In an interview with Mark Anthony Green of GQ, James said he sees "no positive" with Trump in the White House but stopped short of comparing himself to Muhammad Ali when he protested the Vietnam War:
"I think Ali represented something bigger than Ali. He wanted to make a change for a future without him included. That's what Ali brought to the table. I don't know what it's like to live in every state in this country, but I know freedom. I know the opportunity that our country has given people, and to see the guy in charge now not understanding that is baffling to not only myself but to my friends and to the people that've helped grow this country."
James has not been shy about criticizing Trump. At a charity event in August following the riots in Charlottesville, the four-time NBA MVP referred to Trump as the "so-called president."
After Trump tweeted he was withdrawing an invitation for Golden State Warriors star Stephen Curry to visit the White House (in response to Curry saying he would vote against the team visiting Washington D.C. to celebrate its NBA championship), James called the president a "bum."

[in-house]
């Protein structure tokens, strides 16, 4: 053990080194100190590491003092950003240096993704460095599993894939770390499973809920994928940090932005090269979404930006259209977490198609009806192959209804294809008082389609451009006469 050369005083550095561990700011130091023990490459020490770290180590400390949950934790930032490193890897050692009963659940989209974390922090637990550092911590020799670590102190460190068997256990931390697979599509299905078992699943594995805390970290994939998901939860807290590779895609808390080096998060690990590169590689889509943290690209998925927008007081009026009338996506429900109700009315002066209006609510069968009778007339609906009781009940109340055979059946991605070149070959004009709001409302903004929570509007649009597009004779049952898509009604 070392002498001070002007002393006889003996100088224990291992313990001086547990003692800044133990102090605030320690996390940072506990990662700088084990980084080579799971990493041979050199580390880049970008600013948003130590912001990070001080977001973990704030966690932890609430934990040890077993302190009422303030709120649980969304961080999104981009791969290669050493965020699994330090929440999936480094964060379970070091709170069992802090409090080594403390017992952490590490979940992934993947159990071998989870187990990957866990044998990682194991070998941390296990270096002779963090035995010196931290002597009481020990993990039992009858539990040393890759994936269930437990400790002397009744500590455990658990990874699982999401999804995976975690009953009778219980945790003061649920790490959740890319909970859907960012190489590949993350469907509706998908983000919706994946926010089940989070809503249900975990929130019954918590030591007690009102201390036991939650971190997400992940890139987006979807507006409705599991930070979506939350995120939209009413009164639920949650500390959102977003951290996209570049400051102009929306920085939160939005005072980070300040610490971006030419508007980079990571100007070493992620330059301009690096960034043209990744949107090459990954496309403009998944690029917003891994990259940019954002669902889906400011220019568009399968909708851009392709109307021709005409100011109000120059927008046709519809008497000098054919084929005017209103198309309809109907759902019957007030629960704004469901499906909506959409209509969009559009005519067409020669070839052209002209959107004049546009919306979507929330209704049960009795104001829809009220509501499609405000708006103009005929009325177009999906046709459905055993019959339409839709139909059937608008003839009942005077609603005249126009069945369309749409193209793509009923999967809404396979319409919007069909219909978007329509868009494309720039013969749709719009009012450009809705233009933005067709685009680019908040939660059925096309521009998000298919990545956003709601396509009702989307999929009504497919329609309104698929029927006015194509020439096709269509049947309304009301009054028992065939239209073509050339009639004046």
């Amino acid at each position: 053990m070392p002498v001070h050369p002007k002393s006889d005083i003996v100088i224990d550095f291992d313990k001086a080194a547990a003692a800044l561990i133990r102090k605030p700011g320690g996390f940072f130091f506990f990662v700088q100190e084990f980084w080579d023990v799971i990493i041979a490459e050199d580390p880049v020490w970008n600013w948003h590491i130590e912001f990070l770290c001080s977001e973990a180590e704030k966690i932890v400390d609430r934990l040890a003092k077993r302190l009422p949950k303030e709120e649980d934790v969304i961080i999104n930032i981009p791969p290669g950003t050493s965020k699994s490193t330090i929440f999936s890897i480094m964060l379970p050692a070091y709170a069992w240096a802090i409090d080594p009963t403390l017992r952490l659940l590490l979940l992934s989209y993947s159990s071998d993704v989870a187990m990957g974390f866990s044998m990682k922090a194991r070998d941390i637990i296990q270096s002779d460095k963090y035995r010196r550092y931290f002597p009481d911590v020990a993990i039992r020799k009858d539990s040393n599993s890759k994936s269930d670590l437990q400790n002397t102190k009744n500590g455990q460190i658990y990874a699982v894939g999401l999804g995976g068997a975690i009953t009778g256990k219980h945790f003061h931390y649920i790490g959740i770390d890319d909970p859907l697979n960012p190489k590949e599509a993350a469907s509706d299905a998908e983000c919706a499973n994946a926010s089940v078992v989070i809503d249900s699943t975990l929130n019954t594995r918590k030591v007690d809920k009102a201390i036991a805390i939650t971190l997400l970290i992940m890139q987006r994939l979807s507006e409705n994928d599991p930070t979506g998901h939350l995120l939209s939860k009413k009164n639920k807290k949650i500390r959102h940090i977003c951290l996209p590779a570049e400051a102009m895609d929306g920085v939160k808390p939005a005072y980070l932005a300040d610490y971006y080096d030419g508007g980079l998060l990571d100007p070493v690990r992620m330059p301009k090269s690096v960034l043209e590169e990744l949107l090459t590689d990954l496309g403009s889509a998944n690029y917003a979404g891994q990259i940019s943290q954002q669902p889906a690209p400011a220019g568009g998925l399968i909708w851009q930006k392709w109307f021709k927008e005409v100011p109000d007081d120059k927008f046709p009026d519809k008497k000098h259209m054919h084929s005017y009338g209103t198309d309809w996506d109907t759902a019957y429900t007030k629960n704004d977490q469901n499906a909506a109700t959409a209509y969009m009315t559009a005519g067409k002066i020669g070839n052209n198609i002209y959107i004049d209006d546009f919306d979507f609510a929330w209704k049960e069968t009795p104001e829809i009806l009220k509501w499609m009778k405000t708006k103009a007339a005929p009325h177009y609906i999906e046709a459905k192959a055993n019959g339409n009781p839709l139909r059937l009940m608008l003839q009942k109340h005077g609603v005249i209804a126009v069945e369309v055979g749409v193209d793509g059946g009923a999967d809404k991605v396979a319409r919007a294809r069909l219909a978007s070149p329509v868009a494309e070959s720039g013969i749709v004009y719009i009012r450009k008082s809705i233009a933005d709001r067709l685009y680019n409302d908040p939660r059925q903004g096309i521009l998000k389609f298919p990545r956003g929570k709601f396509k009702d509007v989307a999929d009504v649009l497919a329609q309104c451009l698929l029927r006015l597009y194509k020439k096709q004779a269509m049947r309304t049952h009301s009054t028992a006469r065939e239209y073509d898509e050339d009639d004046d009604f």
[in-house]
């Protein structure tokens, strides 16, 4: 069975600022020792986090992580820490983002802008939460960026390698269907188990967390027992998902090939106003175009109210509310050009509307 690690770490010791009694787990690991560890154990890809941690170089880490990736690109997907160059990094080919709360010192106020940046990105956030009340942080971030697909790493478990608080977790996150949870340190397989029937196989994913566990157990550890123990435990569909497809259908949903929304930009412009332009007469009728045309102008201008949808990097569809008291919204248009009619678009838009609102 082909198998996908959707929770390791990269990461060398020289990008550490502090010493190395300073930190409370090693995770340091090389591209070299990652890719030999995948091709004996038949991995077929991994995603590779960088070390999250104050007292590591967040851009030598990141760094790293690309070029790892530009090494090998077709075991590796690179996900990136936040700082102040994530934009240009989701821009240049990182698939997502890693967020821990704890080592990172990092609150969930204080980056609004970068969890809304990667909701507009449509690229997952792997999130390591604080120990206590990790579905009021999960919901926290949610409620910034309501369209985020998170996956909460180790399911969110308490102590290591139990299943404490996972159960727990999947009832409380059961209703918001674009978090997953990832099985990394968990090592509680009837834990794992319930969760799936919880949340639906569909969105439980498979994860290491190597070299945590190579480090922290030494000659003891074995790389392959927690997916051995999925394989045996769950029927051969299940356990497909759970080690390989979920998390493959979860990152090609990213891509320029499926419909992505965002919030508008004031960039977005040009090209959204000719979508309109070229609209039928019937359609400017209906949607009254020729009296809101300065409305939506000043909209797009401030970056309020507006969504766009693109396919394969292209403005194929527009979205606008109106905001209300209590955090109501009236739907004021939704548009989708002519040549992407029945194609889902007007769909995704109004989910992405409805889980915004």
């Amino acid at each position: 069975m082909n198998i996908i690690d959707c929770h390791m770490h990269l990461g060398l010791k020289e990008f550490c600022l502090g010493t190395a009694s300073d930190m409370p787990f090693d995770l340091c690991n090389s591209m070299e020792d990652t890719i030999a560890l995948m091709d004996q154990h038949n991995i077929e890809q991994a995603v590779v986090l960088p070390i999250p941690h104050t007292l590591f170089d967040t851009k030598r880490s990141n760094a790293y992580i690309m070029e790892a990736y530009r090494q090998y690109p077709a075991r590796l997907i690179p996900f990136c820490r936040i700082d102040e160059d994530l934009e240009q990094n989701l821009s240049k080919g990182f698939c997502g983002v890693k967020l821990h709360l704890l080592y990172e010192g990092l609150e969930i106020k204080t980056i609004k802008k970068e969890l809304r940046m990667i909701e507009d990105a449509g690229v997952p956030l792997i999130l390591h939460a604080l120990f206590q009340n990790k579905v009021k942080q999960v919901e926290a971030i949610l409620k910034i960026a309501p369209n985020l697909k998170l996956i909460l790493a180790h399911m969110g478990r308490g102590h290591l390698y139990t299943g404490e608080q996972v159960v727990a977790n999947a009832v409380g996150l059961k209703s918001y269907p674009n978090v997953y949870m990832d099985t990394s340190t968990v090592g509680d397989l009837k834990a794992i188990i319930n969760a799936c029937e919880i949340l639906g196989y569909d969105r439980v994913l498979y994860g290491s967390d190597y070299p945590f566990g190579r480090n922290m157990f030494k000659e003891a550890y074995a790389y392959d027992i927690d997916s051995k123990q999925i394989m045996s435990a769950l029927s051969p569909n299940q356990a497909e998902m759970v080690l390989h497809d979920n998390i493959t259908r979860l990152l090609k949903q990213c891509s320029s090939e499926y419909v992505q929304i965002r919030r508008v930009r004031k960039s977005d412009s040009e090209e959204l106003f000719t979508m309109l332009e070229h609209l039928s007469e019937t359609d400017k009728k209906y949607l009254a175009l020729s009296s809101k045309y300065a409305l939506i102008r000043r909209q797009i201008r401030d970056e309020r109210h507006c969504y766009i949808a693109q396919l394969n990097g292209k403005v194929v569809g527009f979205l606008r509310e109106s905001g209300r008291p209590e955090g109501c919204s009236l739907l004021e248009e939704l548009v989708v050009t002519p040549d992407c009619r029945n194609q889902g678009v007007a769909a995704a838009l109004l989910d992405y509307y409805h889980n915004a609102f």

"Going to White House was a great honor until you showed up," James tweeted.
James told Green he did feel a "responsibility" to be socially conscious because there have been people, past and present, who had tremendous power that "chose to do it and chose not to do it" when it comes to raising awareness.
James also talked about the incident before the NBA Finals at his Los Angeles home when it was vandalized with racial slur graffiti.
"True colors will show, and it showed for me during the playoffs, where my house in Brentwood, California, one of the f---ing best neighborhoods in America, was vandalized with, you know, the N-word. And that s--- puts it all back into perspective. So do I use my energy toward that? Or do I now shed a light on how I can use this negative to turn into a positive, because so many people are looking for what I'm going to say. I had a conversation with my kids. I let them know this is what it is, this is how it's going to be."
James noted he's been teaching his three children about growing up African-American in the United States in part because of that incident.
"Because no matter how great you become in life, no matter how wealthy you become, how people worship you, or what you do, if you are an African-American man or African-American woman, you will always be that."
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